Chia’s Weird and Secretive Journey to Superfood Stardom
Chia. What a story. These ancient and sacred seeds date back about 3500 years as a food staple in equatorial South America and more recently were right in the middle of the world-changing 15th-century argument between the Aztecs and Spanish Conquistadors. Later, the seeds came into full-blown name recognition as the hair-growing ingredient in Chia pets. Why the fall from greatness?
Spain: “See Ya, Chia”
When in the late 15th century the Spanish arrived to possess what came to be called New Spain, they were not entirely surprised to find an indigenous culture already there. The Aztecs were fierce warriors with a complex socio-religious scheme that involved, to Spain’s horror, ritual human sacrifice. Chia seeds were part of this sacrificial tradition. Chia was so venerated for its nearly mystical strength-boosting properties, it was offered as a tribute to high Aztec Priests.
Once Europe made their way over to put their stamp on things, how long could that last?
The Spanish Conquistadors wanted to wipe the slate clean and remake New Spain in its own image. Chia seeds were carrying too much Aztec religious baggage to be allowed to make that transition, and so were one of the first crops to get the heave-ho. Chia agriculture went underground for about 500 years, the plant that yields chia seeds, Salvia hispanica, grown in only a handful of small plots far from the centers of power and agro-censorship.
A Mystical Seed’s Stealth Comeback
By the mid-1800s, Mexican pharma began making passing references to chia in its literature. But it wasn’t until the 1990s that chia began to make a popular breakthrough as a superfood that was good for more than growing green hair on a decorative terra cotta puppy.
Since 1980, Joseph Enterprises had been marketing Chia Pets using chia seeds and their fine grassy output to sell the decorative windowsill novelty. The San Francisco-based company had established relationships with farmers, had buttoned down the supply chain, the knew the chia market cold – they thought.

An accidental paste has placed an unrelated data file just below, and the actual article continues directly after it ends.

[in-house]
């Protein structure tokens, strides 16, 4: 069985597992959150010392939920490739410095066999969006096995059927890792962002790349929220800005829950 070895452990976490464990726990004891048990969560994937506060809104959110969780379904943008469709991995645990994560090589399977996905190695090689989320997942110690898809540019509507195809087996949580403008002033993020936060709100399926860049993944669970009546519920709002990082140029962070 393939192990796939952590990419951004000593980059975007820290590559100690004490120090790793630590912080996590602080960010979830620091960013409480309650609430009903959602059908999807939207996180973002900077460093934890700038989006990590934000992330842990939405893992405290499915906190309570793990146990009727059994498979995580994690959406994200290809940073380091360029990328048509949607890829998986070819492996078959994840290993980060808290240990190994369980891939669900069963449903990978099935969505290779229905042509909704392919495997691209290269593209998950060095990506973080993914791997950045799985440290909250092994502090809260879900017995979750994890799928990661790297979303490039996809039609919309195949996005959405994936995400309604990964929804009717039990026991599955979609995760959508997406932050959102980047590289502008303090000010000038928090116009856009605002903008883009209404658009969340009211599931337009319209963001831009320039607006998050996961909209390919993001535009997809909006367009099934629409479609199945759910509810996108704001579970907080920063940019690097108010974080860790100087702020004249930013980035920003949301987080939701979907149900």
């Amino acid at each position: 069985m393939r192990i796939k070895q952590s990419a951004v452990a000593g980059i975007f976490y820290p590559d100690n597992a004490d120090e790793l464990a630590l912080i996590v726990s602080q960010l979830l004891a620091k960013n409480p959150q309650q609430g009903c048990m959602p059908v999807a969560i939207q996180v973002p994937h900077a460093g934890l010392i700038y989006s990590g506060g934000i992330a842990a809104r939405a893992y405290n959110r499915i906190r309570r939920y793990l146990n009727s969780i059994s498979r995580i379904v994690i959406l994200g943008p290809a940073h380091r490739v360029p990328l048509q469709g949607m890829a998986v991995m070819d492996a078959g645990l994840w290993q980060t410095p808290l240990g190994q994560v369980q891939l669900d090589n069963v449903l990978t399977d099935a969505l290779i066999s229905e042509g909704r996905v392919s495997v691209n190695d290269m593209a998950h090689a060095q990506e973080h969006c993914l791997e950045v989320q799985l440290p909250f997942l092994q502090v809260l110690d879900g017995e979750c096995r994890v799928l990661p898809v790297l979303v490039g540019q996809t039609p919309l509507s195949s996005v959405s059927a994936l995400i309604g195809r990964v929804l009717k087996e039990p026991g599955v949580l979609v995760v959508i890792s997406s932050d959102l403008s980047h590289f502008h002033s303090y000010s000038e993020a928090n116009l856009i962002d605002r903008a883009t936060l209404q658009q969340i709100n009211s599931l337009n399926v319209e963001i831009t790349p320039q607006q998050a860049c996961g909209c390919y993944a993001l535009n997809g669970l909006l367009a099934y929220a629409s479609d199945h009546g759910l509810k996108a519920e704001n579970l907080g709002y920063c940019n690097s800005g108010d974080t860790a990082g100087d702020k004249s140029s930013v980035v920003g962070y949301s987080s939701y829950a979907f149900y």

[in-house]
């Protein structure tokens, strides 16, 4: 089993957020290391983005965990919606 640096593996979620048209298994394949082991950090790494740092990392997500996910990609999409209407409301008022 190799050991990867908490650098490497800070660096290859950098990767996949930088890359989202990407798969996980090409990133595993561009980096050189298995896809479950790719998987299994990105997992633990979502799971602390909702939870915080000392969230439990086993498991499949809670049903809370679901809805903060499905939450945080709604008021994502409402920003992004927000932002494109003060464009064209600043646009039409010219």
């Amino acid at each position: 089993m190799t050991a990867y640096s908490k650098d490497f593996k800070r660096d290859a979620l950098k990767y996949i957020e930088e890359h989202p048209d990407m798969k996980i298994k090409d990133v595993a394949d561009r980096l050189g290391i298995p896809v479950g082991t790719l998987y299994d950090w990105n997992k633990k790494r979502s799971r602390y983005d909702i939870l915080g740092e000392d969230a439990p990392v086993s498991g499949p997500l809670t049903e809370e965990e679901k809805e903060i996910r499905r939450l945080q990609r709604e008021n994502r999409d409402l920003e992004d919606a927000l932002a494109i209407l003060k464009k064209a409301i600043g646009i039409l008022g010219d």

You Can Eat The Stuff?
It wasn’t till a friend telephoned Joseph Enterprises’ VP of Marketing and Advertising, Michael Hirsh, that the door was kicked open. The friend, a drug store owner, told Hirsch they were moving a lot of Hirsch’s tiny seeds; not as green hair but as something to eat. His customers were demanding it, calling it a superfood. Could Hirsch get more? Hirsch quickly pivoted, brought his marketing acumen to bear on reframing the chia conversation, and dove in. Joseph Enterprises figured out how to cross consumer categories, from novelty item to nutrition supernova, and the chia superfood train left the station with all pistons firing.
So what’s the chia fuss? Chia seeds are a great source of omega-3 fatty acids, fiber, antioxidants, iron, and calcium. A 28-gram serving of chia seeds contains 5.6 grams of protein; a hefty portion of the whole. When mixed with water, chia seeds soak up about 12 times their volume in a scant 10 minutes, producing a nutrient-packed gel that can texturally replace an egg in vegan cooking.
Protein, dietary fiber, calcium, potassium, magnesium, and an antioxidant sucker punch make these almost ridiculously tiny seeds a big deal. The Aztecs were focused on the heart, yes—but…not in a way that informs modern fitness. Still; we should thank them for chia seeds, and the great heart work this ancient power booster is doing today.